Spancil Hill Fair
Every year for the last 5 centuries an east Clare village called the Crosses of Spancil Hill has held a big horse fair. The Celts were fabulous horsemen, and for centuries the best horses in all of Europe were bought and traded at the Spancil Hill horse fair. The fair has traditionally always been held on June 23, no matter what day of the week that falls on. This year the fair was on a Monday, but our landlord Aide urged us to take a couple hours out of our work day to check it out. Aiden has horses, and he used to race (and win, judging by the number of trophies and blue ribbons in his house) until a bad fall on his head put him into a coma for a month. He luckily came out of it with no lasting damage, but it put an end to his racing career. He still rides for pleasure. Slowly. And with a helmet on.
The Spancillhill fair green was a scene of quiet chaos. Hundreds of people, mostly men, standing around holding the reins of one or more horses. We had to thread our way between and behind the horses, which was a bit nerve-wracking since we'd been warned that every year some people get kicked by skittish ones.
Horses have been cross-bred and interbred for so long here that there's a huge diversity of size and shapes.
We saw big-ass horses........
tiny knee-high ponies..........
huge muscled draft horses bred for working.....
sleek race horses.......
long-haired hippie horses with beards........
donkeys and burros........
and the colorful characters who were there to buy and sell.
There was also a great selection of farm DVDs for sale with sizzling titles like "Combines Galore", "Silage Machinery at Work" and that all-time blockbuster "John Deere Tractors in Action". Bill had to elbow his way through the crowd around the display rack in order to take this picture.
The Old Yellers
The Old Yellers at our thatched cottage
We went out to see an American band called The Old Yellers at a pub in Ennis - they play excellent original roots/country/rock. It was really great to see some live American music after all the diddledee-di-dee-o trad music we hear at sessions. After the show I asked the band where they were staying for the night, and it turned out they had a long drive ahead of them up to Galway where they would be sleeping on the floor of a friend. I asked if they wanted to stay in our thatched cottage instead and drive on to Galway the next day, and they were psyched! They really liked our cool little cottage, and we were happy to host up with a yankee breakfast of pancakes and maple syrup the next morning.
After brunch and a garden tour, we went with the guys to see the Cliffs of Moher in the mist and cloud, followed by a brief stop at the edge of the Burren for a picnic. At Ballyvaughan they headed on to their gig in Galway while Bill and I went further into the Burren to do some botanizing.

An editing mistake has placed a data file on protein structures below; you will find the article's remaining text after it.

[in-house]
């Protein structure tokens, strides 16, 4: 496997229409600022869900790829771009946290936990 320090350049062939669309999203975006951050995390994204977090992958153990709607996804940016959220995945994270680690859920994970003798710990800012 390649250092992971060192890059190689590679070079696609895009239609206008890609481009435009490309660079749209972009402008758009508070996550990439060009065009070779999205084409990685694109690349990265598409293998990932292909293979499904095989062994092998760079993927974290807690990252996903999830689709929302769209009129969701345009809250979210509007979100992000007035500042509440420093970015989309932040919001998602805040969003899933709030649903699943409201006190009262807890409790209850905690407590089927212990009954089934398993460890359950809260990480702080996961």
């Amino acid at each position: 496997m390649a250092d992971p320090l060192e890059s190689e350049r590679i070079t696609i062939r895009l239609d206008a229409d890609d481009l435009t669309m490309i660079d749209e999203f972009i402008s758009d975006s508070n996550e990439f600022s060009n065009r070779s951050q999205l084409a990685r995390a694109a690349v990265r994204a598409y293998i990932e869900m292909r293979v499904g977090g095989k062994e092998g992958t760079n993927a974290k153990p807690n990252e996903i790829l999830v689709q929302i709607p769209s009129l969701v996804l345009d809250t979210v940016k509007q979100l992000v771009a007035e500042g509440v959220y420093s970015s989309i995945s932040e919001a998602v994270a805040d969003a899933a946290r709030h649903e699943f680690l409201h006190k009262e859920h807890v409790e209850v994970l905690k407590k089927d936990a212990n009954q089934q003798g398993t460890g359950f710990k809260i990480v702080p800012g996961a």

We had a great time hanging out with the Old Yellers and told them to plan on staying with us when they tour Ireland in November. We've always been treated so hospitably by the Irish that it was nice to have the opportunity to extend that gracious Irish hospitality to other travellers.Check out their website at www.myspace.com/theoldyellers.
Picnic spot at the edge of the Burren near Ballyvaughan
Wildflowers of the Burren
After we departed from the Old Yellers in Ballyvaughan, Bill and I went deeper into the Burren to check out the unique wildflowers that grow in grassy patches on the bare limestone rock. This is the best time of year to see orchids - around 25 species of small orchids are native to the Burren, and most of them bloom in May and June. We found nine species of orchids in a meadow that afternoon.
Spotted Orchid - pale variety
Dense Flowered Orchid
O'Kelly's Orchid (white form of Spotted Orchid)
Botanists love the Burren because the plants there are a bit of a mystery. When the earth was in the ice age the Burren was inhabited by alpine plants. When the glaciers retreated and the earth warmed, Mediterranean plants moved in but the alpine plants remain. This is probably the only place in the world where you can view Mediterranean plants growing side by side with alpine species that are normally found at high altitudes. The Burren is just above sea level and it rarely freezes due to all the heat-retaining limestone and proximity to warm ocean currents, so it's a mystery why the alpine plants thrive here. The limestone also causes the flowers to have extremely colorful flowers, and because the soil is so shallow the tiny plants don't have to deal with competition from larger plants.
Burren meadow with orchids,daisies,clover and yellow rattle
Antiquities of the Burren
While searching for wildflowers, we stopped at a couple of ancient sites. Because of the very mild climate and good drainage of the limestone (which made for good grazing lands in winter), the Burren was densely inhabited a couple of thousand years ago. It was a lot greener then, and the bare limestone "pavements" you see now are due to prehistoric over-farming which caused soil erosion. Early peoples built lots of ringforts and giant tombs, called dolmens, which can still be found scattered throughout the Burren hills.
This is Poulnabrone, the most famous dolmen in the Burren. It's massive - archeologists have estimated that the capstone alone weighs three tons. The remains of several dozen people were found within, buried here around 3,000 B.C.
Here's Bill approaching the ruins of a shebeen built within a ringfort. A shebeen is a speakeasy - probably built in the 18th or 19th century when the Irish were forbidden by the English from hanging out in pubs together (and fomenting revolution while drinking their pints). The Irish built shebeens in out-of-the way locations, and this one, hidden within the old walls of a Celtic ringfort, was probably hard to spot.